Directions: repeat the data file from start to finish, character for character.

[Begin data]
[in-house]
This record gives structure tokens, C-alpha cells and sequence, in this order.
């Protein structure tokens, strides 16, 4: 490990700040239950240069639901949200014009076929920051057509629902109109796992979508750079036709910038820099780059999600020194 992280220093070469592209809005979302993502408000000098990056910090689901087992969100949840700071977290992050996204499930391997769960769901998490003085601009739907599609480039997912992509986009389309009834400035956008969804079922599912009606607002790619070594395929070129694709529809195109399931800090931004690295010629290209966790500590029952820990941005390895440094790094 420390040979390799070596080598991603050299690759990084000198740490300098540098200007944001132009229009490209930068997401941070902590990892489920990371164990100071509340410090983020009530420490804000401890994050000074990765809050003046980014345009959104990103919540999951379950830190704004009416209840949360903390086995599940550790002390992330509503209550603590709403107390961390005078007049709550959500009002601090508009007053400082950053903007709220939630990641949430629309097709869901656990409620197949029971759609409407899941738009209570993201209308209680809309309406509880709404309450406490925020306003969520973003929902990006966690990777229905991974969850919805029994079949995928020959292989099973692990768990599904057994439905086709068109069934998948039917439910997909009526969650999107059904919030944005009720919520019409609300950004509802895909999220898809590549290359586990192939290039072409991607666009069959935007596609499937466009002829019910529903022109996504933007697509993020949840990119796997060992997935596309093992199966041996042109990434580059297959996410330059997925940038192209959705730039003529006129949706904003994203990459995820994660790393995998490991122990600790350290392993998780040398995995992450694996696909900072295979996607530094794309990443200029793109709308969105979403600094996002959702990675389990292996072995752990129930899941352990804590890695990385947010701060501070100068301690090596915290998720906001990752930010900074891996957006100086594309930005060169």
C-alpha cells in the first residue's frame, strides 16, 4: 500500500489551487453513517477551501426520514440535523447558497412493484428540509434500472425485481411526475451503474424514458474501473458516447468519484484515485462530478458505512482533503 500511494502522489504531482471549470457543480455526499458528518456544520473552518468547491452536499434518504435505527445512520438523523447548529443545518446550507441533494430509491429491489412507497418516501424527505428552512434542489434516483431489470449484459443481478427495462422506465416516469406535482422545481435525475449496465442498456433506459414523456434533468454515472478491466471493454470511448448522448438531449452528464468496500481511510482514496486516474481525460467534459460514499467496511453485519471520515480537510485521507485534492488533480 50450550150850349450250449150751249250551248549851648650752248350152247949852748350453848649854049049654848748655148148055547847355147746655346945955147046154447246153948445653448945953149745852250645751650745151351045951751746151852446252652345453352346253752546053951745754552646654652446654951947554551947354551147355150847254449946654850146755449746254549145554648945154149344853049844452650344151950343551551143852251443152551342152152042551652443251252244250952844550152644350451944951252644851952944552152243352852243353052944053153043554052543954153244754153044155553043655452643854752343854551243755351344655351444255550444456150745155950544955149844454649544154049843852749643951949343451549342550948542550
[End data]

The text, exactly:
[in-house]
This record gives structure tokens, C-alpha cells and sequence, in this order.
């Protein structure tokens, strides 16, 4: 490990700040239950240069639901949200014009076929920051057509629902109109796992979508750079036709910038820099780059999600020194 992280220093070469592209809005979302993502408000000098990056910090689901087992969100949840700071977290992050996204499930391997769960769901998490003085601009739907599609480039997912992509986009389309009834400035956008969804079922599912009606607002790619070594395929070129694709529809195109399931800090931004690295010629290209966790500590029952820990941005390895440094790094 420390040979390799070596080598991603050299690759990084000198740490300098540098200007944001132009229009490209930068997401941070902590990892489920990371164990100071509340410090983020009530420490804000401890994050000074990765809050003046980014345009959104990103919540999951379950830190704004009416209840949360903390086995599940550790002390992330509503209550603590709403107390961390005078007049709550959500009002601090508009007053400082950053903007709220939630990641949430629309097709869901656990409620197949029971759609409407899941738009209570993201209308209680809309309406509880709404309450406490925020306003969520973003929902990006966690990777229905991974969850919805029994079949995928020959292989099973692990768990599904057994439905086709068109069934998948039917439910997909009526969650999107059904919030944005009720919520019409609300950004509802895909999220898809590549290359586990192939290039072409991607666009069959935007596609499937466009002829019910529903022109996504933007697509993020949840990119796997060992997935596309093992199966041996042109990434580059297959996410330059997925940038192209959705730039003529006129949706904003994203990459995820994660790393995998490991122990600790350290392993998780040398995995992450694996696909900072295979996607530094794309990443200029793109709308969105979403600094996002959702990675389990292996072995752990129930899941352990804590890695990385947010701060501070100068301690090596915290998720906001990752930010900074891996957006100086594309930005060169």
C-alpha cells in the first residue's frame, strides 16, 4: 500500500489551487453513517477551501426520514440535523447558497412493484428540509434500472425485481411526475451503474424514458474501473458516447468519484484515485462530478458505512482533503 500511494502522489504531482471549470457543480455526499458528518456544520473552518468547491452536499434518504435505527445512520438523523447548529443545518446550507441533494430509491429491489412507497418516501424527505428552512434542489434516483431489470449484459443481478427495462422506465416516469406535482422545481435525475449496465442498456433506459414523456434533468454515472478491466471493454470511448448522448438531449452528464468496500481511510482514496486516474481525460467534459460514499467496511453485519471520515480537510485521507485534492488533480 50450550150850349450250449150751249250551248549851648650752248350152247949852748350453848649854049049654848748655148148055547847355147746655346945955147046154447246153948445653448945953149745852250645751650745151351045951751746151852446252652345453352346253752546053951745754552646654652446654951947554551947354551147355150847254449946654850146755449746254549145554648945154149344853049844452650344151950343551551143852251443152551342152152042551652443251252244250952844550152644350451944951252644851952944552152243352852243353052944053153043554052543954153244754153044155553043655452643854752343854551243755351344655351444255550444456150745155950544955149844454649544154049843852749643951949343451549342550948542550